After shooting this image, I sat on the benches next to the Wengen church and just admired the amazing view. I knew this was my last evening up in the Berner Oberland and I didn’t want it to end. Eventually I made my way back to the Wengen train station and down to the Hotel Oberland in Lauterbrunnen where I was staying to get some sleep. I still had the morning to go back up to Wengen and on to the Mannlichen for an unforgettable hike!

Day 10: Sunday, May 31st, 2009 – Hiking the Mannlichen!

My plan for the final morning in Switzerland was to get high up into the Alps for a nice alpine hike. I also wanted to spent a few more minutes in Wengen before leaving the Berner Oberland. Our afternoon would consist of visiting Spiez on our way back to a night in Zurich before our morning flight home the next day. My brother and his girlfriend decided they would rather visit Trummelbach Falls further down the Lauterbrunnen valley, while I would hike to the top of the Mannlichen on my own. I had originally wanted to hike from Kleine Scheidegg to Mannlichen two days before, but the route was difficult due to snow for someone in a pair of hiking shoes, shorts and a t-shirt. So I felt like at least taking the cable car up and seeing the view off both sides of the Mannlichen towards Grindelwald on the east and Wengen/Lauterbrunnen on the west side would be a great end to my time in the Bernese Alps!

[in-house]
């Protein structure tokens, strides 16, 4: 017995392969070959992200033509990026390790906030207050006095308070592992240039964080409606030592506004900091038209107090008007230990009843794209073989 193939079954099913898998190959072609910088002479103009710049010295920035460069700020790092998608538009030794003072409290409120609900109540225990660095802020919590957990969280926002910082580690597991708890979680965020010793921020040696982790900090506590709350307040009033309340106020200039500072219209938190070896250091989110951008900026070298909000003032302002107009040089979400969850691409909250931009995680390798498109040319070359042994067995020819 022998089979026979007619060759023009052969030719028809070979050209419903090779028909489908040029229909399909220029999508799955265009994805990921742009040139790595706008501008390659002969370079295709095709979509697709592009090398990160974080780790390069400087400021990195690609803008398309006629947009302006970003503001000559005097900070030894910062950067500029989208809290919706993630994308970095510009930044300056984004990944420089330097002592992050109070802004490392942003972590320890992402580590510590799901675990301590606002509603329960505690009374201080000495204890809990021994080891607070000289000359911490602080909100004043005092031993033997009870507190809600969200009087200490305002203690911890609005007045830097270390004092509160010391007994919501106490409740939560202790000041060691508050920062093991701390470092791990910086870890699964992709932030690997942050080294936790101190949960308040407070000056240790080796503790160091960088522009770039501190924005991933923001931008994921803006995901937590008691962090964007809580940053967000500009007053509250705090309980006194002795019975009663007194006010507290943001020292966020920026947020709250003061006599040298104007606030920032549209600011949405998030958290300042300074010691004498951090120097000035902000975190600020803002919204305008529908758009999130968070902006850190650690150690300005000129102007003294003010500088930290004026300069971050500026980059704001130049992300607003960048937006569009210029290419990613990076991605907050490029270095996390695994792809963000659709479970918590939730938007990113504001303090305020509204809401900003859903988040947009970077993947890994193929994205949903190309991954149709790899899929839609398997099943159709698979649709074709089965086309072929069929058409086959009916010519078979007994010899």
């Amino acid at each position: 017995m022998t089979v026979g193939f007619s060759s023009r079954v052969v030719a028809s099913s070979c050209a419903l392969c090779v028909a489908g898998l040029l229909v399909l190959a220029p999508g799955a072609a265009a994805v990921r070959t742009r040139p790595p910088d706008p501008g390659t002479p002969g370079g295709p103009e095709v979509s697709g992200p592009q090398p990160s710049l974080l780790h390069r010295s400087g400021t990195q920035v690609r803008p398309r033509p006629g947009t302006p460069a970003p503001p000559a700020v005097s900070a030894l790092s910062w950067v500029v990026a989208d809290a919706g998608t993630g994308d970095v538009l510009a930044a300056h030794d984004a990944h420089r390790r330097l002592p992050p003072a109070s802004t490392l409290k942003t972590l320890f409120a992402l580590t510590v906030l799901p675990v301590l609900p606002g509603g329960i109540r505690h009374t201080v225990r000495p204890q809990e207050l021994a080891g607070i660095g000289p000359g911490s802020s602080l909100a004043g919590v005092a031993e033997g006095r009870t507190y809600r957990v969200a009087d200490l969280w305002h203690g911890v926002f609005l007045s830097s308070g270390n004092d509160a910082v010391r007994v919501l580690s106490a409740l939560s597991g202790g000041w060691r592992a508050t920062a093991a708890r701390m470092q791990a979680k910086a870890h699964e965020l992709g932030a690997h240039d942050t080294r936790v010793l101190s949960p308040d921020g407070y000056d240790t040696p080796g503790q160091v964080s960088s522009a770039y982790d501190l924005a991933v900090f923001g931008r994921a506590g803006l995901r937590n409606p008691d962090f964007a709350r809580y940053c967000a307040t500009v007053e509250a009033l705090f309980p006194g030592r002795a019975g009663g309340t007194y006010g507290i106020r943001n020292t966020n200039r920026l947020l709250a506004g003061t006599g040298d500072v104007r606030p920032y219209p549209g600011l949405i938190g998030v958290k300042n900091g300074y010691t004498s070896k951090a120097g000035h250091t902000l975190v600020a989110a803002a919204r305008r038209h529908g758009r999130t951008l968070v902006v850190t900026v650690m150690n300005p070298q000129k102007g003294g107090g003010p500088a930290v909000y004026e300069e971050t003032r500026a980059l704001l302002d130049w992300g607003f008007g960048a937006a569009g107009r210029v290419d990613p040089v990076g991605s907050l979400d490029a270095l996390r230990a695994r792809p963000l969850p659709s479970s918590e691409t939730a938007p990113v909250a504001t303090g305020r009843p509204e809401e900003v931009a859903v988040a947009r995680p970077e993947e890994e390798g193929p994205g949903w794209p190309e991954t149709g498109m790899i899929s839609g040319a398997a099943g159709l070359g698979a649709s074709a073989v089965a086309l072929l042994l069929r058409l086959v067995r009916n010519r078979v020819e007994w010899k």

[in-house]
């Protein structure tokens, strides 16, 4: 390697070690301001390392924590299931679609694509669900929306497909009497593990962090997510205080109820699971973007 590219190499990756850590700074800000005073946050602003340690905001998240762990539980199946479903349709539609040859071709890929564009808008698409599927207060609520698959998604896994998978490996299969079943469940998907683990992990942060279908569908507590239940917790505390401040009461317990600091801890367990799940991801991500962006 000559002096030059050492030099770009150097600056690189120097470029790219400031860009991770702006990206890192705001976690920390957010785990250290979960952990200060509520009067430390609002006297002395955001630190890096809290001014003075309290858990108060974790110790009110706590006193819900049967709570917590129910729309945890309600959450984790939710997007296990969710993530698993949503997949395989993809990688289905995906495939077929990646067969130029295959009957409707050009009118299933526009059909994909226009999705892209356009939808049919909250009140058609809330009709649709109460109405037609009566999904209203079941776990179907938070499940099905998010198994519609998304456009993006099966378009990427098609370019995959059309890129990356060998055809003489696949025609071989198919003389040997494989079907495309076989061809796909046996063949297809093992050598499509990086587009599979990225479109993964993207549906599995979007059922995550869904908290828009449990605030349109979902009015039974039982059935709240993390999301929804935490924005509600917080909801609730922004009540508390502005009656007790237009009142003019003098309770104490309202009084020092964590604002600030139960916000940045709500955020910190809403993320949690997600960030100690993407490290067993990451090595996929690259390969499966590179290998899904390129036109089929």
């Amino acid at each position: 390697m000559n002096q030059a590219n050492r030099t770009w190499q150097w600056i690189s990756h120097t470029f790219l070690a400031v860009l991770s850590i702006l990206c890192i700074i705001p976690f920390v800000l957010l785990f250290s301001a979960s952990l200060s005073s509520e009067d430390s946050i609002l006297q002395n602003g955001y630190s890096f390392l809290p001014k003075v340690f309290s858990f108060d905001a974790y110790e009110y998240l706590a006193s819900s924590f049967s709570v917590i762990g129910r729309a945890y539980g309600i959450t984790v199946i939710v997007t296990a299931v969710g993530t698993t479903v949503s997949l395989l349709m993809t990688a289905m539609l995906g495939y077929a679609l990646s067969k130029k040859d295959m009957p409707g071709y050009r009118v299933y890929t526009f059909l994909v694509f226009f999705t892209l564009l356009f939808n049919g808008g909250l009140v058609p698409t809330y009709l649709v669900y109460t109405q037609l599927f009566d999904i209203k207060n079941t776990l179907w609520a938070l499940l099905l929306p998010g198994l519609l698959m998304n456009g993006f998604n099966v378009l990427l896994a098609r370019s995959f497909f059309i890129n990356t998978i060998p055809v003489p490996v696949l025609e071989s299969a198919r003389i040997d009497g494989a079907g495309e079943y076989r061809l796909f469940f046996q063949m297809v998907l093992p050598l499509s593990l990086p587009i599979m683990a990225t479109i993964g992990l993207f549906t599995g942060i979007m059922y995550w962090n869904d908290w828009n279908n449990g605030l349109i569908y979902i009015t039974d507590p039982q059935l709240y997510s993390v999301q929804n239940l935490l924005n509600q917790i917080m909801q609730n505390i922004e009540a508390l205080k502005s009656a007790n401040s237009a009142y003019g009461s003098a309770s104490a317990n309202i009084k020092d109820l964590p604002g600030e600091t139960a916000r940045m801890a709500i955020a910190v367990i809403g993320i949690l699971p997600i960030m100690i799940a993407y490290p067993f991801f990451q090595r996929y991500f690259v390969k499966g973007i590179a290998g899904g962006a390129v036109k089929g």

I awoke early, stopping at the Lauterbrunnen bakery for some breakfast. As usual, the bakeries in Switzerland never disappoint! I enjoyed the views from the train from Lauterbrunnen to Wengen while eating my breakfast. I got to Wengen around the time the Mannlichen aerial cableway was opening. The original line from Wengen to the Mannlichen station was built in the early 1950s, and was replaced in the early 1990s after an avalance buried the lower station. This renovated aerial cableway starts near the main street from Wengen, not too far from the train station.

The hike from the cable car station to the top of the Mannlichen is only a 15-20 minute walk. I took my time to shoot photos. Unfortunately clouds really covered the views to the east towards Grindelwald and had completely blocked views of the famous Berner Oberland mountain trio of the Eiger, Monch and Jungfrau. However, the views back down towards Lauterbrunnen, Murren and Wengen still looked great!

Mannlichen View
Mannlichen ViewPrints Available
The beautiful view from halfway up the Mannlichen

Looking down to the Lauterbrunnen and Wengen below, it’s a marvel of technology that a train ride and an aerial cableway can take you from Lauterbrunnen’s elevation of 2,608 feet at the valley floor to over 7,500 ft at the cableway station on the Mannlichen. All this in about 20 or so minutes! I took my time shooting photos and enjoying the scenery on my way up to the Mannlichen summit.

Walking the Mannlichen
Walking the MannlichenPrints Available
View from the hiking trail up the Mannlichen